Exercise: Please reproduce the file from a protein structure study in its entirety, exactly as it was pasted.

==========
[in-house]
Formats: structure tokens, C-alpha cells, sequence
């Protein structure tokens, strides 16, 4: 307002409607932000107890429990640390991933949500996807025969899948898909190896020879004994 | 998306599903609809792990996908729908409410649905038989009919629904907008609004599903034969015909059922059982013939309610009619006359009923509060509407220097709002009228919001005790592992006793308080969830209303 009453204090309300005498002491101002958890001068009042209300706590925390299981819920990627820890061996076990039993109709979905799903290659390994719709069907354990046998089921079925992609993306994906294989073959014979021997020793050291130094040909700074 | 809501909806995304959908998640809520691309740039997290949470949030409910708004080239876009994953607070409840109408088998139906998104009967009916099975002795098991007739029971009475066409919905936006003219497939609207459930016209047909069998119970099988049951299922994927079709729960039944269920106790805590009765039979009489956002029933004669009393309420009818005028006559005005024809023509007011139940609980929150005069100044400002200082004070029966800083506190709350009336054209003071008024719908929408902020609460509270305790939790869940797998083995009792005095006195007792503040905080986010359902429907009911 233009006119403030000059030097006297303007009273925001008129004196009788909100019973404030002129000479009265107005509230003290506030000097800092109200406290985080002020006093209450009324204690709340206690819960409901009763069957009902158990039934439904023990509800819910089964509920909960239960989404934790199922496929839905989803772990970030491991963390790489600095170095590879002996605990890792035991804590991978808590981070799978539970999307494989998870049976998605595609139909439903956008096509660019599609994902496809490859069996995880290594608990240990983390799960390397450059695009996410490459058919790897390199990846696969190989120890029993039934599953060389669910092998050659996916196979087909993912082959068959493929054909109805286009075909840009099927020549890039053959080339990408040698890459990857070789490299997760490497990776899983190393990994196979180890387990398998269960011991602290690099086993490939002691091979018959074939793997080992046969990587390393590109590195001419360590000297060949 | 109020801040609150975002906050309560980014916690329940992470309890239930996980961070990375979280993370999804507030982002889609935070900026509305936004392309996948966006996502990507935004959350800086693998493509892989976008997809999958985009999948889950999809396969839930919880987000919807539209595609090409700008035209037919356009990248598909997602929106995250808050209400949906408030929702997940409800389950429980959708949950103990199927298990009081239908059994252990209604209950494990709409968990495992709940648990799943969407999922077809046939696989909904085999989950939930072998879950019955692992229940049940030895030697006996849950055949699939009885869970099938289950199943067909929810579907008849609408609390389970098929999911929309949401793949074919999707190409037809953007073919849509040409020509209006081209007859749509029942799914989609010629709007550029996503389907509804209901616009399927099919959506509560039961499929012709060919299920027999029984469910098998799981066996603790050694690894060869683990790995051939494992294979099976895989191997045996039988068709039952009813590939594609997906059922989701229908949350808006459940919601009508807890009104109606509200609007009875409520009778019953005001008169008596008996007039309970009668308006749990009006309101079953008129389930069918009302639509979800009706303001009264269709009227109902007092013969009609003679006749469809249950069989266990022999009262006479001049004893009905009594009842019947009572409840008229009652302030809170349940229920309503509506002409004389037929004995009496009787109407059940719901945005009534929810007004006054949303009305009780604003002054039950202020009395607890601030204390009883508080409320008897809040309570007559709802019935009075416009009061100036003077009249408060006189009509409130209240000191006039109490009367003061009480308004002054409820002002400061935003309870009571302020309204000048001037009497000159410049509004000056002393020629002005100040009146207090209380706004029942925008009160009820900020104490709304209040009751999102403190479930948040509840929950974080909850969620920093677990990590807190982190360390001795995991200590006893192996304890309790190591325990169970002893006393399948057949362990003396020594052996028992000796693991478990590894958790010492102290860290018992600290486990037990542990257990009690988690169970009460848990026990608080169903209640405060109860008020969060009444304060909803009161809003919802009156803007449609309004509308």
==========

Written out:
[in-house]
Formats: structure tokens, C-alpha cells, sequence
């Protein structure tokens, strides 16, 4: 307002409607932000107890429990640390991933949500996807025969899948898909190896020879004994 | 998306599903609809792990996908729908409410649905038989009919629904907008609004599903034969015909059922059982013939309610009619006359009923509060509407220097709002009228919001005790592992006793308080969830209303 009453204090309300005498002491101002958890001068009042209300706590925390299981819920990627820890061996076990039993109709979905799903290659390994719709069907354990046998089921079925992609993306994906294989073959014979021997020793050291130094040909700074 | 809501909806995304959908998640809520691309740039997290949470949030409910708004080239876009994953607070409840109408088998139906998104009967009916099975002795098991007739029971009475066409919905936006003219497939609207459930016209047909069998119970099988049951299922994927079709729960039944269920106790805590009765039979009489956002029933004669009393309420009818005028006559005005024809023509007011139940609980929150005069100044400002200082004070029966800083506190709350009336054209003071008024719908929408902020609460509270305790939790869940797998083995009792005095006195007792503040905080986010359902429907009911 233009006119403030000059030097006297303007009273925001008129004196009788909100019973404030002129000479009265107005509230003290506030000097800092109200406290985080002020006093209450009324204690709340206690819960409901009763069957009902158990039934439904023990509800819910089964509920909960239960989404934790199922496929839905989803772990970030491991963390790489600095170095590879002996605990890792035991804590991978808590981070799978539970999307494989998870049976998605595609139909439903956008096509660019599609994902496809490859069996995880290594608990240990983390799960390397450059695009996410490459058919790897390199990846696969190989120890029993039934599953060389669910092998050659996916196979087909993912082959068959493929054909109805286009075909840009099927020549890039053959080339990408040698890459990857070789490299997760490497990776899983190393990994196979180890387990398998269960011991602290690099086993490939002691091979018959074939793997080992046969990587390393590109590195001419360590000297060949 | 109020801040609150975002906050309560980014916690329940992470309890239930996980961070990375979280993370999804507030982002889609935070900026509305936004392309996948966006996502990507935004959350800086693998493509892989976008997809999958985009999948889950999809396969839930919880987000919807539209595609090409700008035209037919356009990248598909997602929106995250808050209400949906408030929702997940409800389950429980959708949950103990199927298990009081239908059994252990209604209950494990709409968990495992709940648990799943969407999922077809046939696989909904085999989950939930072998879950019955692992229940049940030895030697006996849950055949699939009885869970099938289950199943067909929810579907008849609408609390389970098929999911929309949401793949074919999707190409037809953007073919849509040409020509209006081209007859749509029942799914989609010629709007550029996503389907509804209901616009399927099919959506509560039961499929012709060919299920027999029984469910098998799981066996603790050694690894060869683990790995051939494992294979099976895989191997045996039988068709039952009813590939594609997906059922989701229908949350808006459940919601009508807890009104109606509200609007009875409520009778019953005001008169008596008996007039309970009668308006749990009006309101079953008129389930069918009302639509979800009706303001009264269709009227109902007092013969009609003679006749469809249950069989266990022999009262006479001049004893009905009594009842019947009572409840008229009652302030809170349940229920309503509506002409004389037929004995009496009787109407059940719901945005009534929810007004006054949303009305009780604003002054039950202020009395607890601030204390009883508080409320008897809040309570007559709802019935009075416009009061100036003077009249408060006189009509409130209240000191006039109490009367003061009480308004002054409820002002400061935003309870009571302020309204000048001037009497000159410049509004000056002393020629002005100040009146207090209380706004029942925008009160009820900020104490709304209040009751999102403190479930948040509840929950974080909850969620920093677990990590807190982190360390001795995991200590006893192996304890309790190591325990169970002893006393399948057949362990003396020594052996028992000796693991478990590894958790010492102290860290018992600290486990037990542990257990009690988690169970009460848990026990608080169903209640405060109860008020969060009444304060909803009161809003919802009156803007449609309004509308």